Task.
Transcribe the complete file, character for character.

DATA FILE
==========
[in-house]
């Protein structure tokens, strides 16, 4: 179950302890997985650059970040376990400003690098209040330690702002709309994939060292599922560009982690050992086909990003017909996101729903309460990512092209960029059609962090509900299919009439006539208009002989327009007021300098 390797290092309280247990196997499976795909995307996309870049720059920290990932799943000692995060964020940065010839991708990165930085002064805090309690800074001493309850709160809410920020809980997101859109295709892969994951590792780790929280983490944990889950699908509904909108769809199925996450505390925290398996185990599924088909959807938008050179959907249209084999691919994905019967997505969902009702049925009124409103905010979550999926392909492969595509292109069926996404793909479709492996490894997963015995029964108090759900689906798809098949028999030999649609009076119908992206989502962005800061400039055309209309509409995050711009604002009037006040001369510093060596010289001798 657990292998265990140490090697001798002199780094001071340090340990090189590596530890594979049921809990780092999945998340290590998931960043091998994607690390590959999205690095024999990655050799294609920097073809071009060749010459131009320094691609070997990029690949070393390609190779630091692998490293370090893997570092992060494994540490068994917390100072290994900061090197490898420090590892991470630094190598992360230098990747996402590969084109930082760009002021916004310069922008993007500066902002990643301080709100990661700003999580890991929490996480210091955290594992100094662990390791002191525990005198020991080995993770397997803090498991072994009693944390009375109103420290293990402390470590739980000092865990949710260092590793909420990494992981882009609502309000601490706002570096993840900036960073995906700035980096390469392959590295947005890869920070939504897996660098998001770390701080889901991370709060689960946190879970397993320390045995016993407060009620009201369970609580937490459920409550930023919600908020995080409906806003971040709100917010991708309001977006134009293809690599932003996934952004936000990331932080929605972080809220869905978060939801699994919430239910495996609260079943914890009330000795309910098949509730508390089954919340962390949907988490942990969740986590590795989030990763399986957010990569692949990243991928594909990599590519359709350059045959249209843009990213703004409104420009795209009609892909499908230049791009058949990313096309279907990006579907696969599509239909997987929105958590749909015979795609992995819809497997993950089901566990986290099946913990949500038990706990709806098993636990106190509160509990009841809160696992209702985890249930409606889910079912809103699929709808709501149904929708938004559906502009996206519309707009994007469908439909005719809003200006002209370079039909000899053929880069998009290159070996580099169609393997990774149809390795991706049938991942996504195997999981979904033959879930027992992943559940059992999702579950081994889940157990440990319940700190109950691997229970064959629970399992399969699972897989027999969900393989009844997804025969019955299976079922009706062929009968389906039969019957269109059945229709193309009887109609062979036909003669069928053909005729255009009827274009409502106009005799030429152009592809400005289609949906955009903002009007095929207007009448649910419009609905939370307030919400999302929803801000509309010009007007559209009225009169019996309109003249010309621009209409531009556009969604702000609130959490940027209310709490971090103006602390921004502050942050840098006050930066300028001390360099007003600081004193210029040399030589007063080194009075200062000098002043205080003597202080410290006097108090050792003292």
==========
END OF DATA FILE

[in-house]
């Protein structure tokens, strides 16, 4: 179950302890997985650059970040376990400003690098209040330690702002709309994939060292599922560009982690050992086909990003017909996101729903309460990512092209960029059609962090509900299919009439006539208009002989327009007021300098 390797290092309280247990196997499976795909995307996309870049720059920290990932799943000692995060964020940065010839991708990165930085002064805090309690800074001493309850709160809410920020809980997101859109295709892969994951590792780790929280983490944990889950699908509904909108769809199925996450505390925290398996185990599924088909959807938008050179959907249209084999691919994905019967997505969902009702049925009124409103905010979550999926392909492969595509292109069926996404793909479709492996490894997963015995029964108090759900689906798809098949028999030999649609009076119908992206989502962005800061400039055309209309509409995050711009604002009037006040001369510093060596010289001798 657990292998265990140490090697001798002199780094001071340090340990090189590596530890594979049921809990780092999945998340290590998931960043091998994607690390590959999205690095024999990655050799294609920097073809071009060749010459131009320094691609070997990029690949070393390609190779630091692998490293370090893997570092992060494994540490068994917390100072290994900061090197490898420090590892991470630094190598992360230098990747996402590969084109930082760009002021916004310069922008993007500066902002990643301080709100990661700003999580890991929490996480210091955290594992100094662990390791002191525990005198020991080995993770397997803090498991072994009693944390009375109103420290293990402390470590739980000092865990949710260092590793909420990494992981882009609502309000601490706002570096993840900036960073995906700035980096390469392959590295947005890869920070939504897996660098998001770390701080889901991370709060689960946190879970397993320390045995016993407060009620009201369970609580937490459920409550930023919600908020995080409906806003971040709100917010991708309001977006134009293809690599932003996934952004936000990331932080929605972080809220869905978060939801699994919430239910495996609260079943914890009330000795309910098949509730508390089954919340962390949907988490942990969740986590590795989030990763399986957010990569692949990243991928594909990599590519359709350059045959249209843009990213703004409104420009795209009609892909499908230049791009058949990313096309279907990006579907696969599509239909997987929105958590749909015979795609992995819809497997993950089901566990986290099946913990949500038990706990709806098993636990106190509160509990009841809160696992209702985890249930409606889910079912809103699929709808709501149904929708938004559906502009996206519309707009994007469908439909005719809003200006002209370079039909000899053929880069998009290159070996580099169609393997990774149809390795991706049938991942996504195997999981979904033959879930027992992943559940059992999702579950081994889940157990440990319940700190109950691997229970064959629970399992399969699972897989027999969900393989009844997804025969019955299976079922009706062929009968389906039969019957269109059945229709193309009887109609062979036909003669069928053909005729255009009827274009409502106009005799030429152009592809400005289609949906955009903002009007095929207007009448649910419009609905939370307030919400999302929803801000509309010009007007559209009225009169019996309109003249010309621009209409531009556009969604702000609130959490940027209310709490971090103006602390921004502050942050840098006050930066300028001390360099007003600081004193210029040399030589007063080194009075200062000098002043205080003597202080410290006097108090050792003292």